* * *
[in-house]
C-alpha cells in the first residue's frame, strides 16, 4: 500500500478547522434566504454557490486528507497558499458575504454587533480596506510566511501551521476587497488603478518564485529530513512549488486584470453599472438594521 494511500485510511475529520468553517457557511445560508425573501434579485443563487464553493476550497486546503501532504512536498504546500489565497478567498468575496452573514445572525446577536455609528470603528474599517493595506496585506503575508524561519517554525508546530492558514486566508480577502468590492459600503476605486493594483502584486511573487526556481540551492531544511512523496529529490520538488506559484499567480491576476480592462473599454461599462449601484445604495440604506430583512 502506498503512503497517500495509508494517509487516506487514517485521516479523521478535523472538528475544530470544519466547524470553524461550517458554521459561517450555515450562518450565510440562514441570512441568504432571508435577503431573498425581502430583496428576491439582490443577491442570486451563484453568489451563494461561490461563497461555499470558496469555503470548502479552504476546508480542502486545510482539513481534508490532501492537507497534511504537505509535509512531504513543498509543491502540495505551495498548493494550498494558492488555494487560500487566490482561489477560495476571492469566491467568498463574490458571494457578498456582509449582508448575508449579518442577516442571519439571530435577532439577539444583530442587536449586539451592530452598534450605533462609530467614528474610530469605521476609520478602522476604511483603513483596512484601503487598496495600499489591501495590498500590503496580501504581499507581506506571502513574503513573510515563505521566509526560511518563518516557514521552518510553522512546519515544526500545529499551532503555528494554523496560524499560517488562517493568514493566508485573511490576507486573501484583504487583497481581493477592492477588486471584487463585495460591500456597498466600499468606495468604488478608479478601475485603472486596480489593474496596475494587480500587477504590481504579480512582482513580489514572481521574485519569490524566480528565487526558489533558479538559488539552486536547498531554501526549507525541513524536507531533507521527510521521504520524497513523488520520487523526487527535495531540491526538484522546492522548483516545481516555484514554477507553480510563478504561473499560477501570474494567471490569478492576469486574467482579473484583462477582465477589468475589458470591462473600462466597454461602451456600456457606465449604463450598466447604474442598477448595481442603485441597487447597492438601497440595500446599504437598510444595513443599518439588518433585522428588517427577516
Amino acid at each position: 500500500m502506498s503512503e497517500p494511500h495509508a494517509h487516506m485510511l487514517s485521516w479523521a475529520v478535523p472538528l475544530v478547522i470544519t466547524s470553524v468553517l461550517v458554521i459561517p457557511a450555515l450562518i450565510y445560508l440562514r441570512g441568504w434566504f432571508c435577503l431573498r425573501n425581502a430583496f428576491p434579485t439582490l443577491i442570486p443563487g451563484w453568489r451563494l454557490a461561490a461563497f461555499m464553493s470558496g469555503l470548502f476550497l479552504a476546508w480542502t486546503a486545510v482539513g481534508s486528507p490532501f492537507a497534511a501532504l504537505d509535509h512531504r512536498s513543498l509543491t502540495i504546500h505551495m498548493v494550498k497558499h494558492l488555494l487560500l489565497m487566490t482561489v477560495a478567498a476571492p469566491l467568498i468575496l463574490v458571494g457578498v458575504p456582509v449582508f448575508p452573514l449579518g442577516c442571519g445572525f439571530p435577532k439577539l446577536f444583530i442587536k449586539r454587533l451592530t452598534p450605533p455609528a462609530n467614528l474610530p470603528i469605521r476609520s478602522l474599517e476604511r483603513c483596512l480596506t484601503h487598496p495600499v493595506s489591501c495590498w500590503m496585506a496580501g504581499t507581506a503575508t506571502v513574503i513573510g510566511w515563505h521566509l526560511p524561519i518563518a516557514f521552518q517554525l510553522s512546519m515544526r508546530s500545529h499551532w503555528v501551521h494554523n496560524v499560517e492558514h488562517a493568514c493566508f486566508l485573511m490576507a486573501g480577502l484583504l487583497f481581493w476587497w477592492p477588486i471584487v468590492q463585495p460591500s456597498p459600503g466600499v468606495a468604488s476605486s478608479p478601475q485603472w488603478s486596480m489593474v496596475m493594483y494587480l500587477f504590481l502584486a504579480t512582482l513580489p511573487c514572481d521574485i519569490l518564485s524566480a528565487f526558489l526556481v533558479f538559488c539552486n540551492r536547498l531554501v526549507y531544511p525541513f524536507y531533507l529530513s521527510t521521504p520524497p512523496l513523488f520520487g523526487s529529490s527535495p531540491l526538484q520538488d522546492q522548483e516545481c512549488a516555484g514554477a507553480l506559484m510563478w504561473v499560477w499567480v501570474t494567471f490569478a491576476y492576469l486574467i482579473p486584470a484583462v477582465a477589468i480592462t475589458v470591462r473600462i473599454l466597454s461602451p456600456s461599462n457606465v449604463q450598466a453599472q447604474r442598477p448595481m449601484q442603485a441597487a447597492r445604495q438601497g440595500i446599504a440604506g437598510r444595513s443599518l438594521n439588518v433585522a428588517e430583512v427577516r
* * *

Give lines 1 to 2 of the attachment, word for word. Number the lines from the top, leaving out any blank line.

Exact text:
[in-house]
C-alpha cells in the first residue's frame, strides 16, 4: 500500500478547522434566504454557490486528507497558499458575504454587533480596506510566511501551521476587497488603478518564485529530513512549488486584470453599472438594521 494511500485510511475529520468553517457557511445560508425573501434579485443563487464553493476550497486546503501532504512536498504546500489565497478567498468575496452573514445572525446577536455609528470603528474599517493595506496585506503575508524561519517554525508546530492558514486566508480577502468590492459600503476605486493594483502584486511573487526556481540551492531544511512523496529529490520538488506559484499567480491576476480592462473599454461599462449601484445604495440604506430583512 502506498503512503497517500495509508494517509487516506487514517485521516479523521478535523472538528475544530470544519466547524470553524461550517458554521459561517450555515450562518450565510440562514441570512441568504432571508435577503431573498425581502430583496428576491439582490443577491442570486451563484453568489451563494461561490461563497461555499470558496469555503470548502479552504476546508480542502486545510482539513481534508490532501492537507497534511504537505509535509512531504513543498509543491502540495505551495498548493494550498494558492488555494487560500487566490482561489477560495476571492469566491467568498463574490458571494457578498456582509449582508448575508449579518442577516442571519439571530435577532439577539444583530442587536449586539451592530452598534450605533462609530467614528474610530469605521476609520478602522476604511483603513483596512484601503487598496495600499489591501495590498500590503496580501504581499507581506506571502513574503513573510515563505521566509526560511518563518516557514521552518510553522512546519515544526500545529499551532503555528494554523496560524499560517488562517493568514493566508485573511490576507486573501484583504487583497481581493477592492477588486471584487463585495460591500456597498466600499468606495468604488478608479478601475485603472486596480489593474496596475494587480500587477504590481504579480512582482513580489514572481521574485519569490524566480528565487526558489533558479538559488539552486536547498531554501526549507525541513524536507531533507521527510521521504520524497513523488520520487523526487527535495531540491526538484522546492522548483516545481516555484514554477507553480510563478504561473499560477501570474494567471490569478492576469486574467482579473484583462477582465477589468475589458470591462473600462466597454461602451456600456457606465449604463450598466447604474442598477448595481442603485441597487447597492438601497440595500446599504437598510444595513443599518439588518433585522428588517427577516